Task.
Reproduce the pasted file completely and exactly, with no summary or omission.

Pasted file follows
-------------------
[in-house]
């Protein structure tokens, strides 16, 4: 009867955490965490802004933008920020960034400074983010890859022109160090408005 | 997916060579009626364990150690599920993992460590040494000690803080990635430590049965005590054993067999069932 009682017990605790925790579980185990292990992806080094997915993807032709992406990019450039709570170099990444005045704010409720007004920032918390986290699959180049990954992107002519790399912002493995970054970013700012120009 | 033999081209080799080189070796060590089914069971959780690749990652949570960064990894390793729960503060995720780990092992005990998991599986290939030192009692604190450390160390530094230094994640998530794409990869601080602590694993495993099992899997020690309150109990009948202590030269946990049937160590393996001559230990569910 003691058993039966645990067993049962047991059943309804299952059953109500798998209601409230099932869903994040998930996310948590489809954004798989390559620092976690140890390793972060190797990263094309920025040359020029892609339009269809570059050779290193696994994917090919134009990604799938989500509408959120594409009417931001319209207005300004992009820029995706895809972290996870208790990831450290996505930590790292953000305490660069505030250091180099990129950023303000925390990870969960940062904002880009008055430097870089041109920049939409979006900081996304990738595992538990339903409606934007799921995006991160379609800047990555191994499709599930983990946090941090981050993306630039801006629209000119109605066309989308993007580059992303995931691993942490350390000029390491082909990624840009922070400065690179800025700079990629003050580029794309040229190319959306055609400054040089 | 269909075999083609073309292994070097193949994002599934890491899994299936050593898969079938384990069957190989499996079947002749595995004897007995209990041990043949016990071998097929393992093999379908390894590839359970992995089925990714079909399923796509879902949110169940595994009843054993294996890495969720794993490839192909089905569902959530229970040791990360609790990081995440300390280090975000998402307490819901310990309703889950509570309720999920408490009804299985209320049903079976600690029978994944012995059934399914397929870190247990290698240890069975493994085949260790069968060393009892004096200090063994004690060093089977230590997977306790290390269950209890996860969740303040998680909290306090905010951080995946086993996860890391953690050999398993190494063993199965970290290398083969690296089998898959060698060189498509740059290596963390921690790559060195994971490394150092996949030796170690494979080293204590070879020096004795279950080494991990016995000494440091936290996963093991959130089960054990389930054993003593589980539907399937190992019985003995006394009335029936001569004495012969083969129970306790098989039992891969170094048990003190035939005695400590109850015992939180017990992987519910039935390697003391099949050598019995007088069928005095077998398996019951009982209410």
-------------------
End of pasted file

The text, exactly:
[in-house]
């Protein structure tokens, strides 16, 4: 009867955490965490802004933008920020960034400074983010890859022109160090408005 | 997916060579009626364990150690599920993992460590040494000690803080990635430590049965005590054993067999069932 009682017990605790925790579980185990292990992806080094997915993807032709992406990019450039709570170099990444005045704010409720007004920032918390986290699959180049990954992107002519790399912002493995970054970013700012120009 | 033999081209080799080189070796060590089914069971959780690749990652949570960064990894390793729960503060995720780990092992005990998991599986290939030192009692604190450390160390530094230094994640998530794409990869601080602590694993495993099992899997020690309150109990009948202590030269946990049937160590393996001559230990569910 003691058993039966645990067993049962047991059943309804299952059953109500798998209601409230099932869903994040998930996310948590489809954004798989390559620092976690140890390793972060190797990263094309920025040359020029892609339009269809570059050779290193696994994917090919134009990604799938989500509408959120594409009417931001319209207005300004992009820029995706895809972290996870208790990831450290996505930590790292953000305490660069505030250091180099990129950023303000925390990870969960940062904002880009008055430097870089041109920049939409979006900081996304990738595992538990339903409606934007799921995006991160379609800047990555191994499709599930983990946090941090981050993306630039801006629209000119109605066309989308993007580059992303995931691993942490350390000029390491082909990624840009922070400065690179800025700079990629003050580029794309040229190319959306055609400054040089 | 269909075999083609073309292994070097193949994002599934890491899994299936050593898969079938384990069957190989499996079947002749595995004897007995209990041990043949016990071998097929393992093999379908390894590839359970992995089925990714079909399923796509879902949110169940595994009843054993294996890495969720794993490839192909089905569902959530229970040791990360609790990081995440300390280090975000998402307490819901310990309703889950509570309720999920408490009804299985209320049903079976600690029978994944012995059934399914397929870190247990290698240890069975493994085949260790069968060393009892004096200090063994004690060093089977230590997977306790290390269950209890996860969740303040998680909290306090905010951080995946086993996860890391953690050999398993190494063993199965970290290398083969690296089998898959060698060189498509740059290596963390921690790559060195994971490394150092996949030796170690494979080293204590070879020096004795279950080494991990016995000494440091936290996963093991959130089960054990389930054993003593589980539907399937190992019985003995006394009335029936001569004495012969083969129970306790098989039992891969170094048990003190035939005695400590109850015992939180017990992987519910039935390697003391099949050598019995007088069928005095077998398996019951009982209410």